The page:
In my garden, outside my office window, stands a Rowan. At this time of the year the buds are just bursting and the new leaves are preparing to cover the bare branches in a bright new yellowy-green. In less than a month it will be covered in white flowers and full of birds hunting insects to feed their young. So many species come to the tree, from Goldcrests and Blue Tits to Magpies and Wood Pigeons. Even the occasional Woodpecker. As the year wears on the leaves turn a darker shade of green and the berries form. By August the berries ripen into a glorious red and the Blackbirds and Starlings move in to fatten up for the approaching winter. The arrival of autumn sees the leaves turn yellow, then brown and fall to ground. The last of the berries will be fought over by the Blackbirds and possibly some Fieldfares. Through the dark days of winter it sways in the wind and still provides shelter for passing birds, its trunk green with algae. It’s been there some 25 years now, having grown from a seed that a passing Blackbird dropped – I really ought to say thank you for all the entertainment it gives me every year! Now that’s a magic tree 🙂
No – I’m not ready to talk about Yesterday’s Wingate & Finchley match yet – it’s too painful 😦 … So I’m going to recollect a past that I hope to relive in the present.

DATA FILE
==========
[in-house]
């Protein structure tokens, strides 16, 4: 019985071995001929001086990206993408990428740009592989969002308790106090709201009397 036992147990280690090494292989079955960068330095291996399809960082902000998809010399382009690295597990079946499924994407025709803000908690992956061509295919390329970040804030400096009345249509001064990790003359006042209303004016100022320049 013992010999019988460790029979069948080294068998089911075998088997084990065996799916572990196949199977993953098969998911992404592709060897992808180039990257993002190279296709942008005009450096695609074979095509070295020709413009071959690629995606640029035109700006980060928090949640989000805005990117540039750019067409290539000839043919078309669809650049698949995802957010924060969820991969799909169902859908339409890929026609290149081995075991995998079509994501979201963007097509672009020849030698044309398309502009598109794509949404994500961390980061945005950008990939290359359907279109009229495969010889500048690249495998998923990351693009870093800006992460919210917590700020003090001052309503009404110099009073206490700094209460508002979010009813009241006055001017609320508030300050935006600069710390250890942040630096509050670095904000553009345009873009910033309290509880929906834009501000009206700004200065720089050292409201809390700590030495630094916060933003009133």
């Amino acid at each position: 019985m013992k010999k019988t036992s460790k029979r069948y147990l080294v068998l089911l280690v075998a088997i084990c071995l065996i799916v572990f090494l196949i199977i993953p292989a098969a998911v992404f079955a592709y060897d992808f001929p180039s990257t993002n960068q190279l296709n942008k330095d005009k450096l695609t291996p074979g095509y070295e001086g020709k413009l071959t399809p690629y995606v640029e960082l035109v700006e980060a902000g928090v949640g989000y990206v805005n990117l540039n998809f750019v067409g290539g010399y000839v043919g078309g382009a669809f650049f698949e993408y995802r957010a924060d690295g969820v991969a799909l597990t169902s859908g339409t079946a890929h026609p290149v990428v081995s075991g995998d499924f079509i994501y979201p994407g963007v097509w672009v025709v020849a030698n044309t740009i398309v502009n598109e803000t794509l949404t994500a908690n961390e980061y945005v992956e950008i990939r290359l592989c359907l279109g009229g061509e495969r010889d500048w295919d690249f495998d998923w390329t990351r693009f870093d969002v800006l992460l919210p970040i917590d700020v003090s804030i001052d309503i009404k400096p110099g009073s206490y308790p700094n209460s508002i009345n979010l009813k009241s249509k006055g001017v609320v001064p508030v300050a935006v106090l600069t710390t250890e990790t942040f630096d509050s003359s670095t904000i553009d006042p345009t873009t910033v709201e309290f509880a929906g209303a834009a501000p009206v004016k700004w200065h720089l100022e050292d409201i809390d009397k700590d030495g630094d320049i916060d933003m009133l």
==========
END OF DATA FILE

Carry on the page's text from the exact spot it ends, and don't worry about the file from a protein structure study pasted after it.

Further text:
On Friday I was driving a train to Newcastle. On the computer of course. Railworks Train Simulator is a relaxing way of passing some thinking time with a mug of tea. Anyway, in passing along the route past Durham Cathedral (what a beautiful building that is!) I got to thinking about past railway experiences and remembered a book that I owned when I was a boy – Top Link Locomotives by Norman McKillop. Published in 1957, it tells of footplate rides on a variety of locomotives from that era and the author has the wonderful gift imbuing them with human characteristics. This is real Thomas the Tank Engine stuff at 12 inches to the foot scale 🙂 Sorry, that may have given the impression that its a story book – it’s not. It describes in detail how these locomotives are driven, from an A4 Pacific steam locomotive to the newest British diesel and electric locomotives of that time. The effect of every touch of the drivers hand, every bend of the track, every set of points, is described in a flowing narrative that makes you feel that you are sharing the journey – at least that’s how I remember the book.
I think I read this book when I was 10 or 11 years old – my son is nearly that age now and I wonder what he would make of the stories it contains. When I read the book its main characters were still pounding the rails. 45 years on and all except one of those ‘characters’ is dead. The loan survivor – “Nine” as she was called in the book – is preserved and in 2011 is undergoing an overhaul. Anyway – he’s going to get the chance to experience what it was like to drive a train in the 1950’s! I found a copy on Amazon and I’ve ordered it – God I feel young again 🙂
Nine is A4 Pacific locomotive 60009 ‘Union of South Africa’. See Wikipedia for info about this Locomotive
Shadows mark the passing of each footstep along the path of life.